Tag Archives: john leguizamo

Casualties of War – Review

21 Feb

Some of my favorite war movies are these grand, sweeping spectacles with dazzling set pieces and all star ensemble casts added in just to make the entire experience feel even bigger. My prime example would be Saving Private Ryan, but films like Black Hawk Down and We Were Soldiers also fits the mold very. On the opposite side of the spectrum is Casualties of War, which is an example of a much smaller and personal conflict that occurred during the Vietnam War. This certainly doesn’t make for a less harrowing movie, especially under the direction of Brian De Palma, but the fact that this story actually happened makes it all the more intense.

220px-Casualties_of_War_poster

Max Erikkson (Michael J. Fox) is a fresh Vietnam recruit who is actually ready to serve his country overseas. He is put in a small squad of close knit soldiers led by the beloved and respected Sgt. Tony Meserve (Sean Penn). After his closest friend is killed in an ambush and with his tour coming to an end, Meserve starts losing his grip on the entire situation and decides that his squad is going to go to a nearby village on their next mission and kidnap a girl (Thuy Thu Le) to use as their slave along the way. The only person in the squad who sees how crazy and wrong this is is Eriksson, but the desires of the squad completely overtake any sense of right and wrong leaving Eriksson to get threatened and harassed at every turn. When the time to bring justice finally arrives, things only become more complicated when Eriksson’s superiors blindly turn away from the facts.

So Casualties of War may not be the grandest or most expensive war movie ever made, but that doesn’t mean it isn’t memorable. In fact, I’ll probably remember this one for a lot of different reasons. This film shows a war of conscience, individuality, and camaraderie occurring during the much larger Vietnam War. There are a lot of small things that make this movie work so well, and only one hinderance that I can think of. The entire film is pulled taut with suspense and a dreading sense that anything can happen since no one is looking in the jungles. This made for a pretty wild ride for most of the movie, and the only disappointment is that there wasn’t enough time spent on the ending of the film. That’s a pretty small complaint in comparison to all of the positives.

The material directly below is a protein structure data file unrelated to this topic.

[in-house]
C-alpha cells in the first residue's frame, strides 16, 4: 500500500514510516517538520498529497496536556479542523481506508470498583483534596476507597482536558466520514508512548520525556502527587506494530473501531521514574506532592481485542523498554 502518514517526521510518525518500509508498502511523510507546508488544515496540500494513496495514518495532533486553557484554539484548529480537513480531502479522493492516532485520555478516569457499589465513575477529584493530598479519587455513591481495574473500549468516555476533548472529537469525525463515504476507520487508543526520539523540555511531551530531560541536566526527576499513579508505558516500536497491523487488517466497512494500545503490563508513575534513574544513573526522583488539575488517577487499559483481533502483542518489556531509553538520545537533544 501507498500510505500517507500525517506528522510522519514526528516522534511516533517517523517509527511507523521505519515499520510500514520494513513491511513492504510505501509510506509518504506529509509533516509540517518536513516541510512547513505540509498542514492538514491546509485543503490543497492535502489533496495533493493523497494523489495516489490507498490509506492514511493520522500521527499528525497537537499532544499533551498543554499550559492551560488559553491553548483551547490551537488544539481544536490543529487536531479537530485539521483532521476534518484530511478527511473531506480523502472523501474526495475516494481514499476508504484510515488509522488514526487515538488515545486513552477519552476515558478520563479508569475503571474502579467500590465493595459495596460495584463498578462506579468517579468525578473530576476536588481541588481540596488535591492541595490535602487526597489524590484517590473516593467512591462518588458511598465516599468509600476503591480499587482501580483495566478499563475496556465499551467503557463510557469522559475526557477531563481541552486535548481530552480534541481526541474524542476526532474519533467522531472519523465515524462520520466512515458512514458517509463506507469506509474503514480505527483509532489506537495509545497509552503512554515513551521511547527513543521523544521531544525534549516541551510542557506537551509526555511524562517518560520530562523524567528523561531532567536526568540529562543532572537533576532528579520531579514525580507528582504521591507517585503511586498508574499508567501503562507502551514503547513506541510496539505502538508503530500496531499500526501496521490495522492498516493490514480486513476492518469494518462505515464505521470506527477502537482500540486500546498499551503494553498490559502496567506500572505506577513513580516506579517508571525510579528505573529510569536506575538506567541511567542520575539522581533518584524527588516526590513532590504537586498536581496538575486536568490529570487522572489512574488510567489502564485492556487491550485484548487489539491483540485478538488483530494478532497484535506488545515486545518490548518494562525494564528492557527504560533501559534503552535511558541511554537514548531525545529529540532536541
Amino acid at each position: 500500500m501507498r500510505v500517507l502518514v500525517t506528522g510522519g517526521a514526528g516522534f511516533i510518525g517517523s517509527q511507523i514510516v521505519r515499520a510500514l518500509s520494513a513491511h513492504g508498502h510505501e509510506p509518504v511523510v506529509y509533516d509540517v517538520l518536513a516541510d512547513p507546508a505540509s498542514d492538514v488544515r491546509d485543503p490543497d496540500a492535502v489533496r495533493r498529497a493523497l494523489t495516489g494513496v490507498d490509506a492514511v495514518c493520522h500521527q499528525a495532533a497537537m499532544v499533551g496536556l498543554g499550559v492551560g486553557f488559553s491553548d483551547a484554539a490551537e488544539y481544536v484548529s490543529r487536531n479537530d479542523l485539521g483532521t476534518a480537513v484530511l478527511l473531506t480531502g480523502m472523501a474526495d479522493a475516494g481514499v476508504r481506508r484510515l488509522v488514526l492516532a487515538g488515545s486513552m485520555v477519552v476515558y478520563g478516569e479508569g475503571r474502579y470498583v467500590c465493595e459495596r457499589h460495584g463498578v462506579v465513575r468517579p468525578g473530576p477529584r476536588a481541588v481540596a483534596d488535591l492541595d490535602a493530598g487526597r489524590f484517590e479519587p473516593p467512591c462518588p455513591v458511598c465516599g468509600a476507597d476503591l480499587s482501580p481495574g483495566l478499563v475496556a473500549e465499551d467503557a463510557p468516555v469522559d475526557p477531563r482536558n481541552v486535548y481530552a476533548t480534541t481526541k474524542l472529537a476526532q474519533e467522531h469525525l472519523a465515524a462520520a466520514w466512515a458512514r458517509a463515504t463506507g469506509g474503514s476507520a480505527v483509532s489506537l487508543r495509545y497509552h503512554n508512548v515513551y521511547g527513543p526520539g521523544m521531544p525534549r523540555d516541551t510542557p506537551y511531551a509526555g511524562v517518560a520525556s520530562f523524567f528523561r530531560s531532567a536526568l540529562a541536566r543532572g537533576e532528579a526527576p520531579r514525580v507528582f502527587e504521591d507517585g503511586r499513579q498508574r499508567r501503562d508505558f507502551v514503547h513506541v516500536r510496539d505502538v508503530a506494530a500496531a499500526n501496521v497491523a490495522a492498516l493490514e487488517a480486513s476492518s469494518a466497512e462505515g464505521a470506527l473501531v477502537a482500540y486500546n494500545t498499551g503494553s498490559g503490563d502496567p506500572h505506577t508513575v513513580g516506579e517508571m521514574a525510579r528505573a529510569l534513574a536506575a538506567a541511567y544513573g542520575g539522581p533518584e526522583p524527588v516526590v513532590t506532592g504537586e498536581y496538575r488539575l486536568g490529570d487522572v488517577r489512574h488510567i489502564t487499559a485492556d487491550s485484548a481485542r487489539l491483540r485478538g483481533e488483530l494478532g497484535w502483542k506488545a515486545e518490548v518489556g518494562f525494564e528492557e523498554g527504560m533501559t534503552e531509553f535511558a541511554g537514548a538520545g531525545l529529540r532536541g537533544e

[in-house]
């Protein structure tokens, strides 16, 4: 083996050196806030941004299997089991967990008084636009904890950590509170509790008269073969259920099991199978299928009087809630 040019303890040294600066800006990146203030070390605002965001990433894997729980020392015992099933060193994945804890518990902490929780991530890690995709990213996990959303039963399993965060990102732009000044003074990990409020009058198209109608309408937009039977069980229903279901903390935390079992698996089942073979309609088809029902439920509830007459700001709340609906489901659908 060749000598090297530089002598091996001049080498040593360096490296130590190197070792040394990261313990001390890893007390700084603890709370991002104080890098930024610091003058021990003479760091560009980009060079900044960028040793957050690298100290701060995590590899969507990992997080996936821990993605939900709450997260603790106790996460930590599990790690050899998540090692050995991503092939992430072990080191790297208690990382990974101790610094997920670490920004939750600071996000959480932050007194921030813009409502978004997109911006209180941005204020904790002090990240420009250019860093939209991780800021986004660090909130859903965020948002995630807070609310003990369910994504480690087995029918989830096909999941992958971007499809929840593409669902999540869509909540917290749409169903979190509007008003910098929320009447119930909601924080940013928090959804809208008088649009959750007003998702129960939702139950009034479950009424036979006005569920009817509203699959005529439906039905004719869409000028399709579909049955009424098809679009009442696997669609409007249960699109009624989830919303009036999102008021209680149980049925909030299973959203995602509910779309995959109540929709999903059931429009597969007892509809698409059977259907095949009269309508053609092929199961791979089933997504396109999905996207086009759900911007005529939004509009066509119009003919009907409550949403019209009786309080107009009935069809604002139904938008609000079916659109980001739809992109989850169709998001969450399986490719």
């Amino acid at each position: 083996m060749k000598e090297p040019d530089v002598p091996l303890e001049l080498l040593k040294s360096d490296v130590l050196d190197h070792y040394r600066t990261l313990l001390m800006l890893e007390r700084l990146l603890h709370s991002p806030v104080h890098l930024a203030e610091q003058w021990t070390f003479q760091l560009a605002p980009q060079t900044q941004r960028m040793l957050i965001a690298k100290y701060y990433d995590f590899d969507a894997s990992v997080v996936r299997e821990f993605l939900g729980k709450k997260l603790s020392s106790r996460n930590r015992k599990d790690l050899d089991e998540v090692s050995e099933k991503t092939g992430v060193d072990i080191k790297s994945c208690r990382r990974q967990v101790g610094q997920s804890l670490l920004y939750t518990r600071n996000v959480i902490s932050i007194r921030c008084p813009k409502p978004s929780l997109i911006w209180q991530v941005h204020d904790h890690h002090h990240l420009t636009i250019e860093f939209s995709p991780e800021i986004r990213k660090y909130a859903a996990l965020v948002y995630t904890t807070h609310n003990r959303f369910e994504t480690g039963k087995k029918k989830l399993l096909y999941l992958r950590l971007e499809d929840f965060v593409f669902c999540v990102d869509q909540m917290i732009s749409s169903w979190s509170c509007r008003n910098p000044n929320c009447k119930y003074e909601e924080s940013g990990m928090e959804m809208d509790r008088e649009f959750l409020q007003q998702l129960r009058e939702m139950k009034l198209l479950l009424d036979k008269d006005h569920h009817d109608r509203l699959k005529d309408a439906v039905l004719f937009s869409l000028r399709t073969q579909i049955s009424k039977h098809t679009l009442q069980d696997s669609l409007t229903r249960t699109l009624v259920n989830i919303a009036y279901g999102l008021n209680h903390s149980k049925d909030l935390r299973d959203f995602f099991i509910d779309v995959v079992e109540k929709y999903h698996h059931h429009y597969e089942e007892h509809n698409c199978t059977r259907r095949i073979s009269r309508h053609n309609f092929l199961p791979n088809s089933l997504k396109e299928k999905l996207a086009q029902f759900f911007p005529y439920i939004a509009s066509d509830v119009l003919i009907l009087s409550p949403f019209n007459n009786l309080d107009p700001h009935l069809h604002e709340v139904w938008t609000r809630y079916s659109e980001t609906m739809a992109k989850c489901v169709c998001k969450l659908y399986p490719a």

cow11

Brian De Palma is a film maker every film buff knows and hopefully has a good understanding on how he makes his films. At first it seemed like a strange idea having De Palma directing a war film, but he really is a guy that can delve into any genre and after seeing this movie I know why he was the right choice. Other than way he directs his actors and gets the most out of their performances, he also has a very distinct signature style that brought a lot to Casualties of War. De Palma is known for enhancing the drama in his movie with split diopter shots, and it may be used the most effectively here. These shots allow a close up of someone’s face while different atrocities and acts of violence occur behind and around them, still clearly in view while the character may be facing away. It’s expertly used in this film.

Of course, none of this would work if the stars of this movie weren’t perfectly cast. I was mainly intrigued by this movie because I was curious to see how Michael J. Fox would play in a war film. I gotta, say I’m surprised with how much I believed his character. Opposite him is Sean Penn, as the film’s main antagonist. The way the movie’s set up, we like him just as much as Fox’s character does in the beginning, but as the story progresses, we start to evolve emotionally with Fox and start hating Penn’s character more and more. A young Sean Penn gives the best performance of the movie and works great with the much more innocent Michael J. Fox.